Technically it's not the anniversary- that was a couple of weeks ago. But we are approaching the end of March, we are approaching the one-year mark of COVID-19, if not world-wide then certainly in our little corner of the world here in Iowa.
One year later and... I don't really want to say "normality is coming." The past year makes predictions seem like a foolish business- at least from where I'm sitting. I'm not a virologist. I'm not a public health expert. I just blog a lot. But... vaccines are here. The kids are back in school. Hospitalizations are dropping and seem to be staying low. (Emphasis on the words, "seem to be.") Let us, therefore, stipulate that "normality seems conceivable."
I try to think back to December and January of last year when it was starting to kick-off but had yet to really hit America and I think that however much I might have hoped that it wouldn't get here, some part of me probably knew that was a delusion. But early March the first cases were announced in Johnson County- not two hours after the announcement, I ran to Hy-Vee to pick up some toilet paper- because, after all, with a virus that even then, did next to nothing to your intestines, naturally the first thing people did was rush out and buy toilet paper. The shelf was two-thirds empty. Whether that was because of anxious shoppers, concerned about COVID assaulting their insides like a Taco Bell Burrito, or just because they hadn't stocked toilet paper that day, I suppose I'll never know.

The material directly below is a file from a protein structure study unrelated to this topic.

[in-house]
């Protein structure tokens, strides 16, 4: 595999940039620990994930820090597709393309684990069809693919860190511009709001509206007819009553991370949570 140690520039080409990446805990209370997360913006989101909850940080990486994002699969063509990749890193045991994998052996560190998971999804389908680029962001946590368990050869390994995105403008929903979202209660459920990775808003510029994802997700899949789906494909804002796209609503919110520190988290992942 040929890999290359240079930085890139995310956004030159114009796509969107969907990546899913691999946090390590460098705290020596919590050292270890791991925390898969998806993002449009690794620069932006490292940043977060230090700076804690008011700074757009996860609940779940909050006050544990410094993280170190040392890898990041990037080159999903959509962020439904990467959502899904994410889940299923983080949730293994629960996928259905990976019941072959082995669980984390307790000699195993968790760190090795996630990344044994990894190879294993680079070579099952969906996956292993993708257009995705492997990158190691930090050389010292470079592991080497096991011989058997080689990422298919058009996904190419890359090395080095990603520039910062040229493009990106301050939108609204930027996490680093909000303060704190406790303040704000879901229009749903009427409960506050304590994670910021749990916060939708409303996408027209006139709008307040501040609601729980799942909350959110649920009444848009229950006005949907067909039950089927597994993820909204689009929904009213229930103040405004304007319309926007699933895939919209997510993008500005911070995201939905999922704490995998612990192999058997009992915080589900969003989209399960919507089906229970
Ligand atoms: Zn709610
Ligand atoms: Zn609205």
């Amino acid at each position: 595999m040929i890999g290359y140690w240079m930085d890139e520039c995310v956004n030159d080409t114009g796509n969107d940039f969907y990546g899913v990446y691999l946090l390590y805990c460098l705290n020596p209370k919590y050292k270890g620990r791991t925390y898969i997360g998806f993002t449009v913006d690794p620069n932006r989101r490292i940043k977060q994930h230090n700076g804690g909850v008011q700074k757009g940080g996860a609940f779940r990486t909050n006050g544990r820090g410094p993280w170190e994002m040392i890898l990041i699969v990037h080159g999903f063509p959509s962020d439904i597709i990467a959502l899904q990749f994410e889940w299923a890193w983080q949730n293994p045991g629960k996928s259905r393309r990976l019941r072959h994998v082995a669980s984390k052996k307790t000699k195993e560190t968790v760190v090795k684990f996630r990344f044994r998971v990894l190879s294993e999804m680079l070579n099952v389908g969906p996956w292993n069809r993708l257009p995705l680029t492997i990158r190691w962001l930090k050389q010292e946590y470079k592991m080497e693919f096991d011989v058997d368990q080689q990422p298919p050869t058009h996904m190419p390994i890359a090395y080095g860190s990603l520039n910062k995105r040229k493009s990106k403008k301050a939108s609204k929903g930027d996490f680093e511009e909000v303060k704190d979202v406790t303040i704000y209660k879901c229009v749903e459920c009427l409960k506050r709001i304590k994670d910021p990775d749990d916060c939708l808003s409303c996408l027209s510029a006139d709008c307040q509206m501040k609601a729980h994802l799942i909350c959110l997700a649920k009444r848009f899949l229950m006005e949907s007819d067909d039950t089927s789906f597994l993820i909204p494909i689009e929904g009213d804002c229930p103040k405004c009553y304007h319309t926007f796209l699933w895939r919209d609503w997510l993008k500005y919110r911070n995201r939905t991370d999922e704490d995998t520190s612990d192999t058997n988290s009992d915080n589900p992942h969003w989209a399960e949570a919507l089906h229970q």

The University screeched to a halt. The kids were out of school for a little bit and then a lot bit and then not at all.
It was an insane year- but leaving aside the events of last summer- and Iowa getting hit by a literal land hurricane- the real feature of the year was probably fear. It was an old fear, one that we haven't had to confront in a very long time. Some people cited the 1968 outbreak of the Hong Kong Flu as being the last real pandemic. Some people talked about SARS and Ebola- but really this was the first pandemic to reach into every aspect of our society since the 1918 Spanish Flu.
I'm very much a believer in the notion that knowledge is power. I read everything I could and followed the, "hey maybe this is a thing.... wait, no it isn't" back and forth about hydroxychloroquine. I took- and am still taking Vitamin D on the regular- but mainly because of seasonal affective disorder- the fact that a lot of people thought it helped against COVID was just a bonus. (I can't remember where science came down on Vitamin D-- I think last I saw it was, "well, it don't hurt, but it probably don't do much.") The knowledge helped tamp down the anxiety- and I can honestly say that I've never really dealt with actually honest-to-goodness-can't sleep at night-confronting your own mortality on a regular basis kind of anxiety every in my life. Eventually, it sort of scabbed over would jump up occasionally (like October of last year when the Governor just sort of quit doin' shit because there was an election going on and the health care system was getting into the squeaky bum territory and teetering on the verge of some very bad numbers.)